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cristina: it is 80% of gdp and the global average is under 60. the economy is growing at more than 5% a year. this is a big, hot market. at the same time, you have security issues. carol: how do they pull these off? cristina: it is basically kind of incognito. like, they announce the events on social media like only a few days before they are going to take place. the guest lists have been vetted by the promoters because there are a lot of security issues. oliver: that was my first reaction reading this was this is not really the type of place we think about this happening. one it is a very western type of thing. there are a lot of security concerns. there are terrorist incidents in these regions regularly. it is not one of these type of areas in the middle east where there are also human rights violations. it does not strike you as a place where people are going to party and have a good time. what does it actually look like inside because i'm curious, i cannot conjure up a good image, but you guys have because one of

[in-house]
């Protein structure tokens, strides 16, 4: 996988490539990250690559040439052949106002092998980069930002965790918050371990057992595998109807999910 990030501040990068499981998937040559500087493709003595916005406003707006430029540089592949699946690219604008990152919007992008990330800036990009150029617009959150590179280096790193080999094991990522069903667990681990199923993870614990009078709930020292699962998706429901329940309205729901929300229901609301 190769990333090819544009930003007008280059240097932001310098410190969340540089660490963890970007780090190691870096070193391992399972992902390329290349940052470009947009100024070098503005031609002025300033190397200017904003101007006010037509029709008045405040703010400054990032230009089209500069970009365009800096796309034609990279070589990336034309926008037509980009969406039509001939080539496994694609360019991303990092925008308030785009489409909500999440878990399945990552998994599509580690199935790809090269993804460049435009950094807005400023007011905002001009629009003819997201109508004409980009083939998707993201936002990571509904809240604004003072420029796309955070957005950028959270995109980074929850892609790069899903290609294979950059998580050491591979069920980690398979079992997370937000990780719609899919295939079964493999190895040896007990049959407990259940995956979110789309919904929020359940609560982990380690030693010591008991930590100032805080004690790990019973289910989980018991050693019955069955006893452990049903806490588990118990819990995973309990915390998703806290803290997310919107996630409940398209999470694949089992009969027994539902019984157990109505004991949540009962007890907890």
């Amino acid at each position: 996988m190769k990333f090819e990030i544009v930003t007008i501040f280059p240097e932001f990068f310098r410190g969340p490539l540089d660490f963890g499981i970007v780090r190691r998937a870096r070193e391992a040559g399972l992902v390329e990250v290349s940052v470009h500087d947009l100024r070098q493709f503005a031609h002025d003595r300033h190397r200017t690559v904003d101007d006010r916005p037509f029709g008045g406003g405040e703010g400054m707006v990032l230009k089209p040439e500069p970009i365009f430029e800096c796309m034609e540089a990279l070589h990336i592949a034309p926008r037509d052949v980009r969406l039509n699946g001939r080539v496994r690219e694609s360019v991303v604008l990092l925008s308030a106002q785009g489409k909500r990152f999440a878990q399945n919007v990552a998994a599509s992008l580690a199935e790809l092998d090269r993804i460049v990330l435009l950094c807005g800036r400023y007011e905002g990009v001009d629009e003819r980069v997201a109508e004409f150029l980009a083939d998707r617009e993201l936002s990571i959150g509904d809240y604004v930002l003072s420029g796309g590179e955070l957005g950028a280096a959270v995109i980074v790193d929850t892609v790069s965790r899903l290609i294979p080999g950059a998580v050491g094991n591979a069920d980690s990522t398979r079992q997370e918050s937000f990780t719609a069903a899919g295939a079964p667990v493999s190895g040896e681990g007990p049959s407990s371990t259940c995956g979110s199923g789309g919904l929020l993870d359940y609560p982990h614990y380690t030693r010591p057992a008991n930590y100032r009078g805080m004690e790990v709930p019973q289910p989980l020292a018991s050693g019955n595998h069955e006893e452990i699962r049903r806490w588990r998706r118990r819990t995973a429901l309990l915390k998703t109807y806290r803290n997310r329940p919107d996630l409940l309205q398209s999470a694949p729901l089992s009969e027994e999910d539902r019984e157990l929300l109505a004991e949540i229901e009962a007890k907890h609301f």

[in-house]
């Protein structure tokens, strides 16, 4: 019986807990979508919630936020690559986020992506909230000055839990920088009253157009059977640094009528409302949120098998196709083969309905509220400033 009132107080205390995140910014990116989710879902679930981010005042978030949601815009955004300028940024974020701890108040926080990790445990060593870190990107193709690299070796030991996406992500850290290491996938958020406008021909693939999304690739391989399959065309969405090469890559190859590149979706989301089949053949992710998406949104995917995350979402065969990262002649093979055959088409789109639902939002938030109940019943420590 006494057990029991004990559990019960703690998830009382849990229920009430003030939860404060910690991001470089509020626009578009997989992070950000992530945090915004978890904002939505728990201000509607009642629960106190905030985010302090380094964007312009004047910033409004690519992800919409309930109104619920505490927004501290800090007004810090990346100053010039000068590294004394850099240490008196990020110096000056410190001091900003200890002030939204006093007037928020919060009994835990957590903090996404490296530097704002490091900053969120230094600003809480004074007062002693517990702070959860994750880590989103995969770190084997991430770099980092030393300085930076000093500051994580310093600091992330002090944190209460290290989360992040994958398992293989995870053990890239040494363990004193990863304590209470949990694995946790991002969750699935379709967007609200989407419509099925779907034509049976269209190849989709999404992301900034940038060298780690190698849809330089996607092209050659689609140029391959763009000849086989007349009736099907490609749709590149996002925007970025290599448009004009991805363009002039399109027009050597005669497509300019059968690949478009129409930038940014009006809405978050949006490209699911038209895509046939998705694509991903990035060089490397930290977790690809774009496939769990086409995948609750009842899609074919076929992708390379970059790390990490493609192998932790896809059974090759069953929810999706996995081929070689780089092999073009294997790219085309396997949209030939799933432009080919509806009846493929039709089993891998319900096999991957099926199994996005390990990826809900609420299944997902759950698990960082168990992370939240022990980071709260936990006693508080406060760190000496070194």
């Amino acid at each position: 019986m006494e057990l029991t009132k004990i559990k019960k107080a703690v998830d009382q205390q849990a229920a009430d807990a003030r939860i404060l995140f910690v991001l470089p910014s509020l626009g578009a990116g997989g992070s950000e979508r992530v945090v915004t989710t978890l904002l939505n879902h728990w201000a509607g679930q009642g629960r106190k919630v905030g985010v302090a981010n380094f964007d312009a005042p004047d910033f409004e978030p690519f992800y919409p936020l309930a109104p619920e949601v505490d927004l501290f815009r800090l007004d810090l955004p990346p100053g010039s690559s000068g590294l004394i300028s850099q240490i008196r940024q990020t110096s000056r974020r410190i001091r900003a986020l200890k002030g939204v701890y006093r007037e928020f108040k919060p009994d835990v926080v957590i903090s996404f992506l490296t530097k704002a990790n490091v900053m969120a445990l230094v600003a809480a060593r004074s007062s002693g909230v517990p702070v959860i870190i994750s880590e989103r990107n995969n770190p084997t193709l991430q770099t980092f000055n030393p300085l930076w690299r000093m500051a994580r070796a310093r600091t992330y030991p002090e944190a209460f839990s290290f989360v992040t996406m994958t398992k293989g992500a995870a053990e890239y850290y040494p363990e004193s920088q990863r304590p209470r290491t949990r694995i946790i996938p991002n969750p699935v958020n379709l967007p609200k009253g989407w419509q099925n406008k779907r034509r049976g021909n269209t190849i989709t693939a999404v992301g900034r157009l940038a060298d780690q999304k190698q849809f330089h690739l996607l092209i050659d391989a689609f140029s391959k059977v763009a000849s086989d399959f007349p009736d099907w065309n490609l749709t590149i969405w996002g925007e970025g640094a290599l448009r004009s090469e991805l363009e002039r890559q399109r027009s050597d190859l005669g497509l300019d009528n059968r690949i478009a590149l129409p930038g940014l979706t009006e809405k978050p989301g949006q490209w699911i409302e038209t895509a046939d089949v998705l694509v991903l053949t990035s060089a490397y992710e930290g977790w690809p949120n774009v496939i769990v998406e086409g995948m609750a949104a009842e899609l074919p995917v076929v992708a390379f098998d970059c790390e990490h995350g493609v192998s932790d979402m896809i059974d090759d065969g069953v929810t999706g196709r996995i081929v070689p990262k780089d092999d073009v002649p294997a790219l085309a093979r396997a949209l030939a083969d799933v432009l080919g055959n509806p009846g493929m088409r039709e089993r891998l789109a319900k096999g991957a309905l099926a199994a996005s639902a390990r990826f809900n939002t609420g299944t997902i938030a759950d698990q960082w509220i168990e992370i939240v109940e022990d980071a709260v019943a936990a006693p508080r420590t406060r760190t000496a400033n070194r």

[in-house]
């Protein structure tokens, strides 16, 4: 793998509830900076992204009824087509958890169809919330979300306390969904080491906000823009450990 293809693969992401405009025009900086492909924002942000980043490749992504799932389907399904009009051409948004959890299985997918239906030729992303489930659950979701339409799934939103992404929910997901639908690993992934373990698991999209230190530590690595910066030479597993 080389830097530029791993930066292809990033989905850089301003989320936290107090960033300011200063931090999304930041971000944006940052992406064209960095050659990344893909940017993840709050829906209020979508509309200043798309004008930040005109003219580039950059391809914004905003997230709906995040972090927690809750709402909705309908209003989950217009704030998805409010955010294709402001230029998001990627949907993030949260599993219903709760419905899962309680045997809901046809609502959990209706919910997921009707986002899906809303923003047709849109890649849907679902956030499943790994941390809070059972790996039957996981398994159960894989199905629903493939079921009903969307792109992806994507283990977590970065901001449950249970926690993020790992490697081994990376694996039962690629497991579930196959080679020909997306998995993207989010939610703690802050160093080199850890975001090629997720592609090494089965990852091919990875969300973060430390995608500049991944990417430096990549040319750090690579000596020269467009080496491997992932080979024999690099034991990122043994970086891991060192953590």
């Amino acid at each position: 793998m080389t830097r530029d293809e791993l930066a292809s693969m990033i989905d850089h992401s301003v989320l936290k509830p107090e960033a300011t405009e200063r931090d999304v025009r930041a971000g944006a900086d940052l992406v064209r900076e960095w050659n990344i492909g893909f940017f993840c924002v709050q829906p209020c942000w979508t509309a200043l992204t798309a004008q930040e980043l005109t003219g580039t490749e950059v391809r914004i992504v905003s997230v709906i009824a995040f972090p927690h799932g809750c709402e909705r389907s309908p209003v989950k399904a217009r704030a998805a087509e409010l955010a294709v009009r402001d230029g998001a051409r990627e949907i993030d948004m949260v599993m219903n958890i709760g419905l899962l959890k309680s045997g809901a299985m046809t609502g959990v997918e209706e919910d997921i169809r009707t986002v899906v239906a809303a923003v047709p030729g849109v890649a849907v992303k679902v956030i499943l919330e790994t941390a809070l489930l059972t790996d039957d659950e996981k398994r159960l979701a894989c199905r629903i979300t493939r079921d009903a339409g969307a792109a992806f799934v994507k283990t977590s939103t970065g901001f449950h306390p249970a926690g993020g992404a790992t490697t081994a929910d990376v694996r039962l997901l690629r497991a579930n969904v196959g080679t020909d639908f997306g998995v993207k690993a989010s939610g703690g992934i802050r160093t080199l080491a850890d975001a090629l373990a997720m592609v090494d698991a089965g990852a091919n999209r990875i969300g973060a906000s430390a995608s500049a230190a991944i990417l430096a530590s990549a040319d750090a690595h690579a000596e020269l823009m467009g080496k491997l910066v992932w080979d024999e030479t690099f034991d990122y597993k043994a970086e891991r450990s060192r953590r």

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our intrepid bloomberg folks was there. cristina: chris kay has attended several. we actually are using some of his photos from the events in the magazine story. they look actually like you would expect any london rave to look. some people dress up, strobe lights, all that. oliver: in the pursuit section, 168-year-old tailoring company huntsman has a sterling and elite reputation in england and now comes to new york. emma: we have a big story about huntsman, a 168-year-old bespoke suiting brand in london. it is on saville row, it is where all the tailoring houses live.